Take note: any CTR below 3% is underperforming. If you have pages that have a click-through rate of 3% and below, those are the ones you’ll want to improve.
How To Increase CTR?
If we’re going to talk about the most effective way to increase your pages’ CTRs, there’s really just one answer: it’s all about improving your meta descriptions.
Since the early days of SEO, meta descriptions have played an important role getting users to click on your link. After all, a well-crafted meta description is likely to interest users, so 160 characters can be the determining factor between gaining a lead or seeing it move on to a competitor.
However, over the years, things have changed a lot. In the beginning, a typical search result only included a title, a URL link, and a brief description. Today, we see paid ads, “People also ask” questions, and plenty of rich snippets. You’ll need these rich snippets in your meta descriptions if you want to increase your CTR.
Rich snippets, as the name suggests, are search results that go beyond the basics. Using a structured data markup (we’ll delve more into that later) added to your site HTML, you provide search engines with more valuable information so they better understand the intent and content of each page.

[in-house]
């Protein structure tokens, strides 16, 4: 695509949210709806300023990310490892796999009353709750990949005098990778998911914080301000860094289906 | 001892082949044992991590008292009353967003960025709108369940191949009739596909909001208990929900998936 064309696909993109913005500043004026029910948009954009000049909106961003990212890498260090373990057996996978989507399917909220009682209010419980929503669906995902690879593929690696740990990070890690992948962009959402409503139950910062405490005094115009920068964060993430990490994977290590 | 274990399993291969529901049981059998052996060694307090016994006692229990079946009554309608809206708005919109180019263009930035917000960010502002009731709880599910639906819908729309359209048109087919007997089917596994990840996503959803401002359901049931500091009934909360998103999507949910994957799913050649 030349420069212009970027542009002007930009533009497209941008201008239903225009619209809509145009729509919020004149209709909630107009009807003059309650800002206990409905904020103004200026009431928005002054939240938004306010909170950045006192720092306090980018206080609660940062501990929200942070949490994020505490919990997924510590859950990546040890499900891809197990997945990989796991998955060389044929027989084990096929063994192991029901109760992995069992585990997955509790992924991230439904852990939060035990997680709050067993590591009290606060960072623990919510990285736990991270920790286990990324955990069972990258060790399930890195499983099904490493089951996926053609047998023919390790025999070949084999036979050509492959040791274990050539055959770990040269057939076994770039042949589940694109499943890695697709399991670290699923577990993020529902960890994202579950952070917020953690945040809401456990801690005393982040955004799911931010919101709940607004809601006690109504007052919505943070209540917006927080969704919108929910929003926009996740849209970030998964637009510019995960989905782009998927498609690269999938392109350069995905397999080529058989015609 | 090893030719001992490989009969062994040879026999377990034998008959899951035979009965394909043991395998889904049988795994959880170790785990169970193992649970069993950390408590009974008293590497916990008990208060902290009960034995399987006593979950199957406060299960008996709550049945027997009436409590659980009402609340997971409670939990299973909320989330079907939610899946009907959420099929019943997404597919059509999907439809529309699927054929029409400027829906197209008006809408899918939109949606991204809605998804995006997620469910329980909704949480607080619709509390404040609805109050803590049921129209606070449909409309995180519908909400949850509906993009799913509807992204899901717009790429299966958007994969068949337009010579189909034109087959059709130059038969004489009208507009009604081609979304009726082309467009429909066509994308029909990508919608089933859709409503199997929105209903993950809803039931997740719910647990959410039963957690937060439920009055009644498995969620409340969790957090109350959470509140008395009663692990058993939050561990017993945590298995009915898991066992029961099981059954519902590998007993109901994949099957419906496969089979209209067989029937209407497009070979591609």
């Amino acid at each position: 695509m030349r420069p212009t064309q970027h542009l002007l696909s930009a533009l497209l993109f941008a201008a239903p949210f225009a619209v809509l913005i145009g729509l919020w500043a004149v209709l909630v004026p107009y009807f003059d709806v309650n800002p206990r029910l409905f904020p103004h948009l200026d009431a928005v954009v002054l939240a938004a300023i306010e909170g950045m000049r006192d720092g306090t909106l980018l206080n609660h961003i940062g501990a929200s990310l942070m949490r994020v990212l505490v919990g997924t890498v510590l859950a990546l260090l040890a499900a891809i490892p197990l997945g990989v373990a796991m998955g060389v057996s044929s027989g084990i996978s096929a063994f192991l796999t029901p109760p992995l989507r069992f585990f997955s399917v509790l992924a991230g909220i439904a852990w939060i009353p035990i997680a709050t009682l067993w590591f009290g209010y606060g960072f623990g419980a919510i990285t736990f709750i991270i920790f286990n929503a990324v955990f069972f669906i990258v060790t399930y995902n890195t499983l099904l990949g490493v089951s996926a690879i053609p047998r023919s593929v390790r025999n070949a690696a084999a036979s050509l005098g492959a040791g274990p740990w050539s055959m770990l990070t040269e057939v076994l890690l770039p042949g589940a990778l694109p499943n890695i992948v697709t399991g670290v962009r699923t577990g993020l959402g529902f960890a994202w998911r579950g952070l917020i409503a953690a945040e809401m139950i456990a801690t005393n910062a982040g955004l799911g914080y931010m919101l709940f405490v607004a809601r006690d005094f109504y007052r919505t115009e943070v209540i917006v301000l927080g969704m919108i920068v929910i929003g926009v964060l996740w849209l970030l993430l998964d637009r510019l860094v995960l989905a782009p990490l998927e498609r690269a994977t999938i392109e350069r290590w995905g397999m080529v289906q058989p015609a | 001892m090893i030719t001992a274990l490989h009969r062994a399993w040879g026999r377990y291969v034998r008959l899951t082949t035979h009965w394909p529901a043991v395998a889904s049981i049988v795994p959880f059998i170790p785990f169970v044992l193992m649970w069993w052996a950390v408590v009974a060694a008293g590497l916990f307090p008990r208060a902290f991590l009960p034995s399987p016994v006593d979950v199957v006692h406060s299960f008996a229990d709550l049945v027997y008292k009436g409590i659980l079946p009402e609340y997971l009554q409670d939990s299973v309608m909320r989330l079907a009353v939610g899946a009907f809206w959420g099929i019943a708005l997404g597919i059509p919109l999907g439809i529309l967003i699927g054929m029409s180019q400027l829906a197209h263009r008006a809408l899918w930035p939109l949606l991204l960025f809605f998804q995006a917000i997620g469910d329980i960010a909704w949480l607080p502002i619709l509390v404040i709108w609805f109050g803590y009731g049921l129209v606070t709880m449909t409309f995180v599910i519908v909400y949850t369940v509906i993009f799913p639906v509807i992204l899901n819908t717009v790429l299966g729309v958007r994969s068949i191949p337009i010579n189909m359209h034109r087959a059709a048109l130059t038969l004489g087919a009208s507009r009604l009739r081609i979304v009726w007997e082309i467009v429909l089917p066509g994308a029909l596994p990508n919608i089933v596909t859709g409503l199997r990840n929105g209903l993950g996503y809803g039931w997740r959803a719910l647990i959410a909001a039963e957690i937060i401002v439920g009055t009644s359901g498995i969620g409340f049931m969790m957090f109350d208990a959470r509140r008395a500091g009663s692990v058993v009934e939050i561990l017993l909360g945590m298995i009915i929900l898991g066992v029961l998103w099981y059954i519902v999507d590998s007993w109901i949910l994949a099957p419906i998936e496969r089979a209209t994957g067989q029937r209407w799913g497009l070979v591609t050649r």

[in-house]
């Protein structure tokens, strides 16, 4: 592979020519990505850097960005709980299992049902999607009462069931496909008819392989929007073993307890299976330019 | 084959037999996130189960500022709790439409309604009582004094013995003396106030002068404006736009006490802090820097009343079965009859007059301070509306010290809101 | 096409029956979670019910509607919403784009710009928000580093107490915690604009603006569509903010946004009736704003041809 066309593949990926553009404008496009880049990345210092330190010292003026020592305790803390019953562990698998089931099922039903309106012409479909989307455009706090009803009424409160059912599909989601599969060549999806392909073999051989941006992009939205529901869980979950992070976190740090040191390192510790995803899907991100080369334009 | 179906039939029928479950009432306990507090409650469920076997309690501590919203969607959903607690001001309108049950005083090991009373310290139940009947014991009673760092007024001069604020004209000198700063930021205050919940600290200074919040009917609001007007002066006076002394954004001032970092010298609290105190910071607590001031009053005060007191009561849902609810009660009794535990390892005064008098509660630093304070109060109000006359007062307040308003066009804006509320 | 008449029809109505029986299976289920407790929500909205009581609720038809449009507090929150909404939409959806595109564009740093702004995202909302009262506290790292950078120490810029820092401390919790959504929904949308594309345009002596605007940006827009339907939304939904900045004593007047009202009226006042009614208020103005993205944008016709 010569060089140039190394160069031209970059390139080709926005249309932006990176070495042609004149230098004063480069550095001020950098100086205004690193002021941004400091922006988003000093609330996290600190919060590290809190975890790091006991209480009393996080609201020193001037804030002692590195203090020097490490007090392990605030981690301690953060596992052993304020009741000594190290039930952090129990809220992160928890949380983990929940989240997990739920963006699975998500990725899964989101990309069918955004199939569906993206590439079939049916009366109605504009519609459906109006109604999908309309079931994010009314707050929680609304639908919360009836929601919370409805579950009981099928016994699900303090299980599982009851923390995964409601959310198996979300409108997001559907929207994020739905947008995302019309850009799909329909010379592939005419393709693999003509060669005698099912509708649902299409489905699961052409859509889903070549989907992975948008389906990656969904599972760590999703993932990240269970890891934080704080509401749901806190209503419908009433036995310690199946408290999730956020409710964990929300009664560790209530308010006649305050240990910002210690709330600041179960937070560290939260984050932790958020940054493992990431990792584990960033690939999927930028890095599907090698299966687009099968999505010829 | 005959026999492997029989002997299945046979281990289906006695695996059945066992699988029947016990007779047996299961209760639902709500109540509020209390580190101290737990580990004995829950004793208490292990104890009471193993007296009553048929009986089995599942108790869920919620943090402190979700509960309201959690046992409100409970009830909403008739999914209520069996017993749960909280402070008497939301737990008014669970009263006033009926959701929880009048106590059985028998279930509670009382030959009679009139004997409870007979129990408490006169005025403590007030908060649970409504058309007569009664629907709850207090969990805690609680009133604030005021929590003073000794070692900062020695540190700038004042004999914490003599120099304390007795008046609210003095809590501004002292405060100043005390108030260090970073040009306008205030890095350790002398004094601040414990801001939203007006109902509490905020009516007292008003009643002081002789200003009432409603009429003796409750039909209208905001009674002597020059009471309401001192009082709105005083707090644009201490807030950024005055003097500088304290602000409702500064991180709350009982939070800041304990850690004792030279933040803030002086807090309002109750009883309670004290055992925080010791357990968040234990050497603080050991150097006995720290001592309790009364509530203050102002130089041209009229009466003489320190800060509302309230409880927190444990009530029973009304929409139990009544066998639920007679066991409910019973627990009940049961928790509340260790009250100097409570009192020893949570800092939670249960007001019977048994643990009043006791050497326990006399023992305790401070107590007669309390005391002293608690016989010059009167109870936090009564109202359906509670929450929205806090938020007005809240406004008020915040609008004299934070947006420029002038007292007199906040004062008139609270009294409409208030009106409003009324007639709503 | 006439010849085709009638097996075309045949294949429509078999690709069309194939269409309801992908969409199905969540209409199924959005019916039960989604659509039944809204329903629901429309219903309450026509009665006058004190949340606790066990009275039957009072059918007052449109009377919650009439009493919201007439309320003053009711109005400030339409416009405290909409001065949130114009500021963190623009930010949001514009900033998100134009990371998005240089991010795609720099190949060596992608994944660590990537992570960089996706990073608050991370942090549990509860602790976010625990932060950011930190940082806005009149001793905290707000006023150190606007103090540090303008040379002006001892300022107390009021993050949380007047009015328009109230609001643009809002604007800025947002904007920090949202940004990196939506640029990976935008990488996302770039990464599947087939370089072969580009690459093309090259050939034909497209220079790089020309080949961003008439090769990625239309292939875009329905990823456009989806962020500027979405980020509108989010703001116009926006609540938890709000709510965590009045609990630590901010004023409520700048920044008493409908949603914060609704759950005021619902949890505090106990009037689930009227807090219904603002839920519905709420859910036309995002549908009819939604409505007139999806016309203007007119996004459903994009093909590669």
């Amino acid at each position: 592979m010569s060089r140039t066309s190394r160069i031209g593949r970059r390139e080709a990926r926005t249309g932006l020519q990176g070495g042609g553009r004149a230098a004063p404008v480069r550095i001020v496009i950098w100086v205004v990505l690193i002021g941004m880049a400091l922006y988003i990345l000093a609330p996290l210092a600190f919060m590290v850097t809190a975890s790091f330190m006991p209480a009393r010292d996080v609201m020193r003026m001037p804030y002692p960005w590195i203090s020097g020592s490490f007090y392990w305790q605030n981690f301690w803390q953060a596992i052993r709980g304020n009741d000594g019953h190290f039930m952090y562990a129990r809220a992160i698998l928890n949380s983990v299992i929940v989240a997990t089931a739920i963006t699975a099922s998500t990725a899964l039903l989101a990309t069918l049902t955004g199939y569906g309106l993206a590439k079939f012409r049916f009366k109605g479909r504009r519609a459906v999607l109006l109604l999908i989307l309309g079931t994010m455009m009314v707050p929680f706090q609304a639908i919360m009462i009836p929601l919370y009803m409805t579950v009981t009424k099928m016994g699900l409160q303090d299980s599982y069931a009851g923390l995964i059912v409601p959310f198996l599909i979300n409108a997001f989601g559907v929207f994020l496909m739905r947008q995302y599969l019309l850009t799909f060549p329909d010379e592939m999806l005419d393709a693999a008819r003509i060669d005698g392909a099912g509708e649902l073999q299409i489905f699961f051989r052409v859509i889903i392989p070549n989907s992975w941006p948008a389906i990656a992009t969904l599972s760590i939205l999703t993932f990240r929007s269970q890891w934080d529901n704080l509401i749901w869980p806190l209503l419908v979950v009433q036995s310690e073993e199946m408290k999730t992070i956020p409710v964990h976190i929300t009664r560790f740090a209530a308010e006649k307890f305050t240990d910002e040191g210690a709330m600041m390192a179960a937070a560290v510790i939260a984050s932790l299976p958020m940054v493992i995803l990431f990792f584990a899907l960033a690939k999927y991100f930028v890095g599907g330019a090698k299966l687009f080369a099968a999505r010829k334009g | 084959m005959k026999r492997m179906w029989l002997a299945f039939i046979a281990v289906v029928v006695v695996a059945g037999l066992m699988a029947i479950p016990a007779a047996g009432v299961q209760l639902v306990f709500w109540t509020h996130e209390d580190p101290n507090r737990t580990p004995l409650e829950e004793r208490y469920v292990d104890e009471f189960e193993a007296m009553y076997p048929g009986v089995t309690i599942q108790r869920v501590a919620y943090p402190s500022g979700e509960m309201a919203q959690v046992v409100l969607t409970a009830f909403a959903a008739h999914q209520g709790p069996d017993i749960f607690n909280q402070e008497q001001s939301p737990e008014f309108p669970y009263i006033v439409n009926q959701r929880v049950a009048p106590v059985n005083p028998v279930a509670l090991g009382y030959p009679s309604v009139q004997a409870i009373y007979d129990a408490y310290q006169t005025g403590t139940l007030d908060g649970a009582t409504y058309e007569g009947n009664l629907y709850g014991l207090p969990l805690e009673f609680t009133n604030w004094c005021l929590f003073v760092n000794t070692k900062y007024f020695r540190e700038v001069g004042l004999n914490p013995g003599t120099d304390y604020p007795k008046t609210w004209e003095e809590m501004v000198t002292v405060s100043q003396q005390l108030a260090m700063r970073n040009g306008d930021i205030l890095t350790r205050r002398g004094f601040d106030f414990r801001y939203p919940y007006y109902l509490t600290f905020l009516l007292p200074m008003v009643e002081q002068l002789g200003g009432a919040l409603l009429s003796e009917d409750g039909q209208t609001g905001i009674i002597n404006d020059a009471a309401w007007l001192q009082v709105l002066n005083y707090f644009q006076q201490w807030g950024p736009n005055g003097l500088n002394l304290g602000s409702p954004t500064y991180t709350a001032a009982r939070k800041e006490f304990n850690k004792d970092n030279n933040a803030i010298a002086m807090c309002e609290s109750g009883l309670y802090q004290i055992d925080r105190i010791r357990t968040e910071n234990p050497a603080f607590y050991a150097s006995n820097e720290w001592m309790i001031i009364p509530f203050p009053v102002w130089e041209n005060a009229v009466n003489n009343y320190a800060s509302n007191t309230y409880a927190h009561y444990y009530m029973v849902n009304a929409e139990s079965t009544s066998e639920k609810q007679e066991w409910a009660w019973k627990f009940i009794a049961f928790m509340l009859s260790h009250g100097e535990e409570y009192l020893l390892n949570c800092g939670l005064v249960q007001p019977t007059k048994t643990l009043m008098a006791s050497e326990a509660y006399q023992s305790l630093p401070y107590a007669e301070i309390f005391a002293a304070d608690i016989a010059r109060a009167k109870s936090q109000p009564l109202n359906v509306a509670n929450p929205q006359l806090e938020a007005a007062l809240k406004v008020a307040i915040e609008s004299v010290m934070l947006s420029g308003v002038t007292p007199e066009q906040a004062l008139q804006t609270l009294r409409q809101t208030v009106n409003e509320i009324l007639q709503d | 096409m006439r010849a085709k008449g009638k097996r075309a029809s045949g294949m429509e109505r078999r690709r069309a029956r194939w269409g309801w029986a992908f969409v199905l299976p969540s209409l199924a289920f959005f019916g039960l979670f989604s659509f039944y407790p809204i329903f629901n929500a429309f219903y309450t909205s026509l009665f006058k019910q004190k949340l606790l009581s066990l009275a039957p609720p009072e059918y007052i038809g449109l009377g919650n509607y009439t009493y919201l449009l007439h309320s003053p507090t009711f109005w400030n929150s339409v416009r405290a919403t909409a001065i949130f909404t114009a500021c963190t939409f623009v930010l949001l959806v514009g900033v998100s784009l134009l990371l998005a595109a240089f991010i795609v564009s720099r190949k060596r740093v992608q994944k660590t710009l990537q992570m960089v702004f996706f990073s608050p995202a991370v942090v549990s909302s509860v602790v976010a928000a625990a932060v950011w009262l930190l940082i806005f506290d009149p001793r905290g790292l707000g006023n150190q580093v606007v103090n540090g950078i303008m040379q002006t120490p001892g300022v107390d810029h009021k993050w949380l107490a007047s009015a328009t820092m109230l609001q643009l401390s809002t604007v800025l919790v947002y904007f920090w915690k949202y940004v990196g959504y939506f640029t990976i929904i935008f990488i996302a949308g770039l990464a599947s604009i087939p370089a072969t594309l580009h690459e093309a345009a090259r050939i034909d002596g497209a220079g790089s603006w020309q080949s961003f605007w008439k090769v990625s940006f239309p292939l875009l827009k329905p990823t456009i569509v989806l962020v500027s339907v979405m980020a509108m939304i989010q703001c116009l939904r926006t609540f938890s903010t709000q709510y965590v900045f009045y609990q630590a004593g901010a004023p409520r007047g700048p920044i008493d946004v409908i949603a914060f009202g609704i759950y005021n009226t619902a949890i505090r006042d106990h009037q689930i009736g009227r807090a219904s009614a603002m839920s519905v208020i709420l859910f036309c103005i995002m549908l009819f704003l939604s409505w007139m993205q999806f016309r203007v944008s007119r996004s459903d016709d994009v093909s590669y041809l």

Google then presents these extra details as rich snippets that appear under the URL on your result listing. Rich snippets may include additional information about your contact details, pricing, open hours, location, product availability, reviews, star-rating, and more.
The Importance of Rich Snippets
How then do rich snippets increase your CTR?
Well, users can immediately see whether your site’s content answers their questions or needs. There’s no more guesswork on their end. The more information you have in your result listing, the more likely you’ll get that crucial click.
Including a star-rating, price range, availability, or any relevant information simply makes your listing pop out. If all the other results only have the standard title-URL-description format, there’s no real differentiation yet.
But if yours is the only listing with a 4.6 rating, it automatically draws the reader’s eye. It stands out from the rest of the page and at this point, it’s all about grabbing more attention than the listings above and below you.
Moreover, if one result has a 3.9 rating and another has a 4.7 rating, which one will users click? If one listing has a price of $250 for a certain product in their rich snippet, and the one below it has a price of $320 for the same product in theirs, which one will an interested buyer check out first?